I had never used a thumb grip before, so I didn’t even know how it would have changed the experience or if I would have liked it. For these reasons I went for the cheapest black thumb grip I could find. It may be a bit too short, but at least it doesn’t interfere with the access to the exposure compensation dial. Since I use the latter a lot, I’m currently happy with the length of the thumb grip, but I may try a longer one in the future. When the thumb is in position it really makes the grip sturdier. Works perfectly together with the half case to provide a large and strong grip.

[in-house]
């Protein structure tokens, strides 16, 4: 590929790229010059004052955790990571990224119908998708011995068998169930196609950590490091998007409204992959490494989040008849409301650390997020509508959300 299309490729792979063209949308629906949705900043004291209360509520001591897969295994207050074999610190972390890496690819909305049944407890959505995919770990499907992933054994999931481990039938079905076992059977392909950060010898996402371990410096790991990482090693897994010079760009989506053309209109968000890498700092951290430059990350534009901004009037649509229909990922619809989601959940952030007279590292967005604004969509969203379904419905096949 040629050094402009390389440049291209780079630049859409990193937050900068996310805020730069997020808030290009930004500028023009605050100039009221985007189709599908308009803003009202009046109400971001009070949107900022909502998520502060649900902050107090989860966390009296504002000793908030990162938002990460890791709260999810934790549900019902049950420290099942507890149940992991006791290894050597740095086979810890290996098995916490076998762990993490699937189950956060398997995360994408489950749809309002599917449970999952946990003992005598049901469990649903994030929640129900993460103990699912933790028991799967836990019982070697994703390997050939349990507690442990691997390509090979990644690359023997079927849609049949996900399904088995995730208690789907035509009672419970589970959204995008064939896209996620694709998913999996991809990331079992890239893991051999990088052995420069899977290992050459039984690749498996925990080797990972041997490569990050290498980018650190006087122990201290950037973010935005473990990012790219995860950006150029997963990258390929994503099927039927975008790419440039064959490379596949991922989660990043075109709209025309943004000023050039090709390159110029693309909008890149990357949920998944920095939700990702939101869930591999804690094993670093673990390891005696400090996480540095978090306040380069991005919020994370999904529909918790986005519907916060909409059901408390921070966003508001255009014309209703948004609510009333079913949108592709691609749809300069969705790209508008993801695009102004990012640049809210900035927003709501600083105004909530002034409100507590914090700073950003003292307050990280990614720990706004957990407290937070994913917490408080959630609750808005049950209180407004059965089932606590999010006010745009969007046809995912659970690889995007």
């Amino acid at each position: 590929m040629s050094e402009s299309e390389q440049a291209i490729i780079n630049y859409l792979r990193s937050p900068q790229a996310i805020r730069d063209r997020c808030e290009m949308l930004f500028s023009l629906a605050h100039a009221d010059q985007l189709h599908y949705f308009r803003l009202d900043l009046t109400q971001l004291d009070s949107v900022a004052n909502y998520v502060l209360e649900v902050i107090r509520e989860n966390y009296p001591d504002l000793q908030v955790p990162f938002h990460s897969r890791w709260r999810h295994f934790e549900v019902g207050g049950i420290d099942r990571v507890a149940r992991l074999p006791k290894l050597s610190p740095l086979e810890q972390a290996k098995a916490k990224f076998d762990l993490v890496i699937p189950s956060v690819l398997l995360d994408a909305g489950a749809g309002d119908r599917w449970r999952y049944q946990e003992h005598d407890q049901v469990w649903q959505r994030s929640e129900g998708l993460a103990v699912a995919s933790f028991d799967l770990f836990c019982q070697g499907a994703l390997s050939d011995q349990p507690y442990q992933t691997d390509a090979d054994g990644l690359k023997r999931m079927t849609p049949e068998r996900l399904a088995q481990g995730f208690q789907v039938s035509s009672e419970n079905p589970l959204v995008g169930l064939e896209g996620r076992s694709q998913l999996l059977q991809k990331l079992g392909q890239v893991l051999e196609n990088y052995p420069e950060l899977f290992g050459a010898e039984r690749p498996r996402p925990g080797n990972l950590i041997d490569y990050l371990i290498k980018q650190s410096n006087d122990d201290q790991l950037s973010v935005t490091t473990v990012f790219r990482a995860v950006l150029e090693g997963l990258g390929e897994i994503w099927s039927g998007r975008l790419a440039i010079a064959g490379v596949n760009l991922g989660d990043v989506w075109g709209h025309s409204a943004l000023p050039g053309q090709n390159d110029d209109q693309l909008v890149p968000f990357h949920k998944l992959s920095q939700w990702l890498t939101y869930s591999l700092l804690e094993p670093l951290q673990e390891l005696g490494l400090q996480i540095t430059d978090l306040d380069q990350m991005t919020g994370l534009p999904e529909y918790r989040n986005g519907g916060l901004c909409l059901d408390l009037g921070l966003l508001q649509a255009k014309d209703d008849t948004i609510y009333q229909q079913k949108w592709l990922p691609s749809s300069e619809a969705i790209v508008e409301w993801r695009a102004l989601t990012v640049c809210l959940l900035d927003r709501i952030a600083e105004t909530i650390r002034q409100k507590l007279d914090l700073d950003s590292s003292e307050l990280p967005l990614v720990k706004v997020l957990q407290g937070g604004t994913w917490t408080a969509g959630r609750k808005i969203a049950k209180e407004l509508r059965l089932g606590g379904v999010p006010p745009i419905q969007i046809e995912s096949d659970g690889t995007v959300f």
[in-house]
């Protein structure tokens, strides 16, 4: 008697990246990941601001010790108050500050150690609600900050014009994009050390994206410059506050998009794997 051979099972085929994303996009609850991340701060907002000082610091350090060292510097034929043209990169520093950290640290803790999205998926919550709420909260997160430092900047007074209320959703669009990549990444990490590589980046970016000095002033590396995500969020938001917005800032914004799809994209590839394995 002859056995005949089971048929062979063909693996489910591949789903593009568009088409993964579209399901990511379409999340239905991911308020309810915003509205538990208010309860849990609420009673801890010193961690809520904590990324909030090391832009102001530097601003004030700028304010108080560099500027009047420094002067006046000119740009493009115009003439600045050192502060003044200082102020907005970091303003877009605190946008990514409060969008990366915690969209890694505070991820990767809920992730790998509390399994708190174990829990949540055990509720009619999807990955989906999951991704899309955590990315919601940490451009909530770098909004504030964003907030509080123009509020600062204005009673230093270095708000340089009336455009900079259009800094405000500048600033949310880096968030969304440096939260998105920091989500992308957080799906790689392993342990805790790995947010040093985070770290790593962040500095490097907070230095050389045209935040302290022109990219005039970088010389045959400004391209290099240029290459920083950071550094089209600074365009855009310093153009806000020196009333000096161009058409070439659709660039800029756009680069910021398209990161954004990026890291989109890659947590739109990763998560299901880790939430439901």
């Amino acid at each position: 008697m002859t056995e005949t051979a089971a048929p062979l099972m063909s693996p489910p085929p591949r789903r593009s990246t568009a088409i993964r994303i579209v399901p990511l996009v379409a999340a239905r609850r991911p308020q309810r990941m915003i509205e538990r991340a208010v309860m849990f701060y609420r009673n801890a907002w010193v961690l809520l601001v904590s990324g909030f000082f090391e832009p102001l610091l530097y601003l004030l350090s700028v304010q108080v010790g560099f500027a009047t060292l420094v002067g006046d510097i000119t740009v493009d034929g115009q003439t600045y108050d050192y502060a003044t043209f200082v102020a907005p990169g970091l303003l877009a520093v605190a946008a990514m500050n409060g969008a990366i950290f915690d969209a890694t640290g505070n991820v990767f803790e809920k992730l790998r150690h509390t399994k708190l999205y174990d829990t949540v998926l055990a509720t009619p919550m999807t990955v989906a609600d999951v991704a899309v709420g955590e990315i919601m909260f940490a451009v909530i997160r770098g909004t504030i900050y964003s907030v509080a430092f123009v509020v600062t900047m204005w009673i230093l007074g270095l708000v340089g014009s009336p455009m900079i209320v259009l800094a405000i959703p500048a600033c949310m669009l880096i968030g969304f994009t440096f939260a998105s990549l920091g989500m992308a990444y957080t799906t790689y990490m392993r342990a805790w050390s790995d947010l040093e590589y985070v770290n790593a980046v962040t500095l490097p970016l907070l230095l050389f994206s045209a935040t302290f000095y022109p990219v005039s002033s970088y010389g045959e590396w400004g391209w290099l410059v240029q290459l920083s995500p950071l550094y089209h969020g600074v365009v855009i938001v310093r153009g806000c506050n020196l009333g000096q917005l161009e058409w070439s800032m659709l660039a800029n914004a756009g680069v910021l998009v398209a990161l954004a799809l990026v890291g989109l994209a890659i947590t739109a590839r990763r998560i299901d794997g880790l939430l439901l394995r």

So, this is my “Belle of the Ball”. No other camera I ever had or used looked (or smelled) so nicely, but that said this is also an accessorised camera perfectly suited for my kind of night, street, and candid photography. The OVF is perfectly clean (almost as much as it was without any filter) but now it is also protected, so I don’t need to keep the cap on the lens for security. This way the camera is always ready to shoot. The original cap still fits, though, so I can wear it on whenever I have to put the camera in a bag or in my pocket, that way protecting the filter from accidental scratching. The combination of the thumb grip with the half case improved the overall grip of the camera without increasing the overall volume of the camera, its weight, or its appearance. All the compartments are as easy to access as they were without the case, as the all the dials (but the shutter speed) and buttons are despite the thumb grip. Actually and I think the X100T looks better with those two accessories, the thumb grip reminds me a lot of the film winder, and the leather is nice looking and pleasant to touch. The strap is the only accessory I didn’t buy in black. I guess black to me it looked a bit too “cheap”, while in khaki all its beautiful textures are well visible. It’s “quick length change” feature is actually helpful and easy to operate, and I’m sure that after a bit of practice it will get as automatic as breathing. Now I just need to go out and enjoy the experience as much as I can.